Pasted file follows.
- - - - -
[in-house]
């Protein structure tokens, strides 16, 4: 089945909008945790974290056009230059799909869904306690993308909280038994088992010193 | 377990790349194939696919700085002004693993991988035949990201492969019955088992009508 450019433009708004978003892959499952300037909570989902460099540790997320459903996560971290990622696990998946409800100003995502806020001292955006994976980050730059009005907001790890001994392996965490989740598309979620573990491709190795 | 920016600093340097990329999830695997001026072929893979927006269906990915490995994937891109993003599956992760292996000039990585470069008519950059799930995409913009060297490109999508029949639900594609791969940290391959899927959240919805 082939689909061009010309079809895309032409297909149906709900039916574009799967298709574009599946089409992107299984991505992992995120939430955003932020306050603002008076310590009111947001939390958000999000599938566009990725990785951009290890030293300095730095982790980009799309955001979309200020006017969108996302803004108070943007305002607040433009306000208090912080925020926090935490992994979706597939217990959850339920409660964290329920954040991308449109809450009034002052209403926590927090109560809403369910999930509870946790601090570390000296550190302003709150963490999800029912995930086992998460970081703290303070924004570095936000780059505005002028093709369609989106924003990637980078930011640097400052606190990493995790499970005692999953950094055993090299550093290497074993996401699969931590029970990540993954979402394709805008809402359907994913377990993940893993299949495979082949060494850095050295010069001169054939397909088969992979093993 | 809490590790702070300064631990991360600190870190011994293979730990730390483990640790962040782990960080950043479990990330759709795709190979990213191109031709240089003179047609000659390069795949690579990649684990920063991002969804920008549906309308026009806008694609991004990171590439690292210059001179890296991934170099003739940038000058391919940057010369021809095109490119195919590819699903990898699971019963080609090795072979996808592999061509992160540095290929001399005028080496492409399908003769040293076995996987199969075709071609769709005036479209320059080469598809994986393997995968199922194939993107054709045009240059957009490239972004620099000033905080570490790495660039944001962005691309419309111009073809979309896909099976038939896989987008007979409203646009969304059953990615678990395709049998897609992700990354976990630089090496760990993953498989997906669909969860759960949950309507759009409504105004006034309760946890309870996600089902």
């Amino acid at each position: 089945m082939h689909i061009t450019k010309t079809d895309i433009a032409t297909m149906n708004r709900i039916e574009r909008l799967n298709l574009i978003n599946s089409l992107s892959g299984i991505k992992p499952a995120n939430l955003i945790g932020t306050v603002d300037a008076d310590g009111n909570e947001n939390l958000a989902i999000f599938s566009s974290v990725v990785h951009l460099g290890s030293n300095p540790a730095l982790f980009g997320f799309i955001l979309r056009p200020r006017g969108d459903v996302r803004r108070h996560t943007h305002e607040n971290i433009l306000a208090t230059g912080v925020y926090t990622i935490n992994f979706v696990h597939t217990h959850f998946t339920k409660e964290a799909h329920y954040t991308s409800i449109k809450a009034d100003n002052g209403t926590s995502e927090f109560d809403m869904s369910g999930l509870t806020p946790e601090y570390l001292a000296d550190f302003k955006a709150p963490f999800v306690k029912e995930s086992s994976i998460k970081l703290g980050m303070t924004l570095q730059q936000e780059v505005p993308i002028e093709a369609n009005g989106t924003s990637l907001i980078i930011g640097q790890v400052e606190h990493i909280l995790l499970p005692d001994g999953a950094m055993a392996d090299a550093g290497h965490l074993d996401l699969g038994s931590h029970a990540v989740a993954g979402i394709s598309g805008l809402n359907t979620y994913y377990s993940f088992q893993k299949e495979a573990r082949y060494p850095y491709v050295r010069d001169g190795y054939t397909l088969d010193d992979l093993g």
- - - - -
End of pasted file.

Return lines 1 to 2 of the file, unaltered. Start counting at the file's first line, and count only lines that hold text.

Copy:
[in-house]
């Protein structure tokens, strides 16, 4: 089945909008945790974290056009230059799909869904306690993308909280038994088992010193 | 377990790349194939696919700085002004693993991988035949990201492969019955088992009508 450019433009708004978003892959499952300037909570989902460099540790997320459903996560971290990622696990998946409800100003995502806020001292955006994976980050730059009005907001790890001994392996965490989740598309979620573990491709190795 | 920016600093340097990329999830695997001026072929893979927006269906990915490995994937891109993003599956992760292996000039990585470069008519950059799930995409913009060297490109999508029949639900594609791969940290391959899927959240919805 082939689909061009010309079809895309032409297909149906709900039916574009799967298709574009599946089409992107299984991505992992995120939430955003932020306050603002008076310590009111947001939390958000999000599938566009990725990785951009290890030293300095730095982790980009799309955001979309200020006017969108996302803004108070943007305002607040433009306000208090912080925020926090935490992994979706597939217990959850339920409660964290329920954040991308449109809450009034002052209403926590927090109560809403369910999930509870946790601090570390000296550190302003709150963490999800029912995930086992998460970081703290303070924004570095936000780059505005002028093709369609989106924003990637980078930011640097400052606190990493995790499970005692999953950094055993090299550093290497074993996401699969931590029970990540993954979402394709805008809402359907994913377990993940893993299949495979082949060494850095050295010069001169054939397909088969992979093993 | 809490590790702070300064631990991360600190870190011994293979730990730390483990640790962040782990960080950043479990990330759709795709190979990213191109031709240089003179047609000659390069795949690579990649684990920063991002969804920008549906309308026009806008694609991004990171590439690292210059001179890296991934170099003739940038000058391919940057010369021809095109490119195919590819699903990898699971019963080609090795072979996808592999061509992160540095290929001399005028080496492409399908003769040293076995996987199969075709071609769709005036479209320059080469598809994986393997995968199922194939993107054709045009240059957009490239972004620099000033905080570490790495660039944001962005691309419309111009073809979309896909099976038939896989987008007979409203646009969304059953990615678990395709049998897609992700990354976990630089090496760990993953498989997906669909969860759960949950309507759009409504105004006034309760946890309870996600089902």